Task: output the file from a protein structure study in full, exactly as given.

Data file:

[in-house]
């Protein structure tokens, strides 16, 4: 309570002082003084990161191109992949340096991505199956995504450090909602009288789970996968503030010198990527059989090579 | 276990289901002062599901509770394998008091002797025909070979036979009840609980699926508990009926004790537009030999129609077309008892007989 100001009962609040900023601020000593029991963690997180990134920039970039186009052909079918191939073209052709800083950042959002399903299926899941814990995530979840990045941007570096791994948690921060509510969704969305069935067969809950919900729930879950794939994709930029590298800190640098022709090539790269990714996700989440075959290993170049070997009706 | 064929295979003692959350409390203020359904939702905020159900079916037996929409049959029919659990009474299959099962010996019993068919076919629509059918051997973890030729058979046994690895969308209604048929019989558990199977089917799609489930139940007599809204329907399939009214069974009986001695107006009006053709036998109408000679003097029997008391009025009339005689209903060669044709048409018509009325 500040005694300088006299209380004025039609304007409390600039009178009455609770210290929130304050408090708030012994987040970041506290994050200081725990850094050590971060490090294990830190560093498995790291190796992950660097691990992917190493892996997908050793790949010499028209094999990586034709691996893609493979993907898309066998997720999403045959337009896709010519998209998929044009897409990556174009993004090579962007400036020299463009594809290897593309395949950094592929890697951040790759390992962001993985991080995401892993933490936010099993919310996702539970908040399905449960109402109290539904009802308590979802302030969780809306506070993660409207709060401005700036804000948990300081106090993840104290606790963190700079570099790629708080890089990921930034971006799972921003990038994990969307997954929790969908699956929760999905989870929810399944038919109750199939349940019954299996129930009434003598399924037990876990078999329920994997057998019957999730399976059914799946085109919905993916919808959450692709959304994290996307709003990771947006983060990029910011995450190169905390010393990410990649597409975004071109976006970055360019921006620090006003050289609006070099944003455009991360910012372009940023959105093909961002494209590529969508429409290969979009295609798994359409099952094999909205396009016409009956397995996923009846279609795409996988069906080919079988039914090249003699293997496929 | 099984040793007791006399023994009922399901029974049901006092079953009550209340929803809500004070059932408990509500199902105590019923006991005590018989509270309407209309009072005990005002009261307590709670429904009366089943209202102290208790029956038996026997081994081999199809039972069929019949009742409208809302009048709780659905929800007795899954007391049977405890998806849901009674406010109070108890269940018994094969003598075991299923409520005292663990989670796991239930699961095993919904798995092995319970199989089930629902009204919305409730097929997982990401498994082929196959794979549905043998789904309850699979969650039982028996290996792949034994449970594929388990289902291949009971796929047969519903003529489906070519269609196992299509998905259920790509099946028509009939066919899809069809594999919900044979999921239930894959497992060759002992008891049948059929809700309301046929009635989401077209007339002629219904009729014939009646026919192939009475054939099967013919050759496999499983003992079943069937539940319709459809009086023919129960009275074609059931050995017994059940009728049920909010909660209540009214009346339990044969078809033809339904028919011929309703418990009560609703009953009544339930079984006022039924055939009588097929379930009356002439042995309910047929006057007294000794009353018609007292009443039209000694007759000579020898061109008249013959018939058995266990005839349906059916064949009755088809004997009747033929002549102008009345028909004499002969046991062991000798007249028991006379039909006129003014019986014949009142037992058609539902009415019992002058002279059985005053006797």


[in-house]
């Protein structure tokens, strides 16, 4: 309570002082003084990161191109992949340096991505199956995504450090909602009288789970996968503030010198990527059989090579 | 276990289901002062599901509770394998008091002797025909070979036979009840609980699926508990009926004790537009030999129609077309008892007989 100001009962609040900023601020000593029991963690997180990134920039970039186009052909079918191939073209052709800083950042959002399903299926899941814990995530979840990045941007570096791994948690921060509510969704969305069935067969809950919900729930879950794939994709930029590298800190640098022709090539790269990714996700989440075959290993170049070997009706 | 064929295979003692959350409390203020359904939702905020159900079916037996929409049959029919659990009474299959099962010996019993068919076919629509059918051997973890030729058979046994690895969308209604048929019989558990199977089917799609489930139940007599809204329907399939009214069974009986001695107006009006053709036998109408000679003097029997008391009025009339005689209903060669044709048409018509009325 500040005694300088006299209380004025039609304007409390600039009178009455609770210290929130304050408090708030012994987040970041506290994050200081725990850094050590971060490090294990830190560093498995790291190796992950660097691990992917190493892996997908050793790949010499028209094999990586034709691996893609493979993907898309066998997720999403045959337009896709010519998209998929044009897409990556174009993004090579962007400036020299463009594809290897593309395949950094592929890697951040790759390992962001993985991080995401892993933490936010099993919310996702539970908040399905449960109402109290539904009802308590979802302030969780809306506070993660409207709060401005700036804000948990300081106090993840104290606790963190700079570099790629708080890089990921930034971006799972921003990038994990969307997954929790969908699956929760999905989870929810399944038919109750199939349940019954299996129930009434003598399924037990876990078999329920994997057998019957999730399976059914799946085109919905993916919808959450692709959304994290996307709003990771947006983060990029910011995450190169905390010393990410990649597409975004071109976006970055360019921006620090006003050289609006070099944003455009991360910012372009940023959105093909961002494209590529969508429409290969979009295609798994359409099952094999909205396009016409009956397995996923009846279609795409996988069906080919079988039914090249003699293997496929 | 099984040793007791006399023994009922399901029974049901006092079953009550209340929803809500004070059932408990509500199902105590019923006991005590018989509270309407209309009072005990005002009261307590709670429904009366089943209202102290208790029956038996026997081994081999199809039972069929019949009742409208809302009048709780659905929800007795899954007391049977405890998806849901009674406010109070108890269940018994094969003598075991299923409520005292663990989670796991239930699961095993919904798995092995319970199989089930629902009204919305409730097929997982990401498994082929196959794979549905043998789904309850699979969650039982028996290996792949034994449970594929388990289902291949009971796929047969519903003529489906070519269609196992299509998905259920790509099946028509009939066919899809069809594999919900044979999921239930894959497992060759002992008891049948059929809700309301046929009635989401077209007339002629219904009729014939009646026919192939009475054939099967013919050759496999499983003992079943069937539940319709459809009086023919129960009275074609059931050995017994059940009728049920909010909660209540009214009346339990044969078809033809339904028919011929309703418990009560609703009953009544339930079984006022039924055939009588097929379930009356002439042995309910047929006057007294000794009353018609007292009443039209000694007759000579020898061109008249013959018939058995266990005839349906059916064949009755088809004997009747033929002549102008009345028909004499002969046991062991000798007249028991006379039909006129003014019986014949009142037992058609539902009415019992002058002279059985005053006797």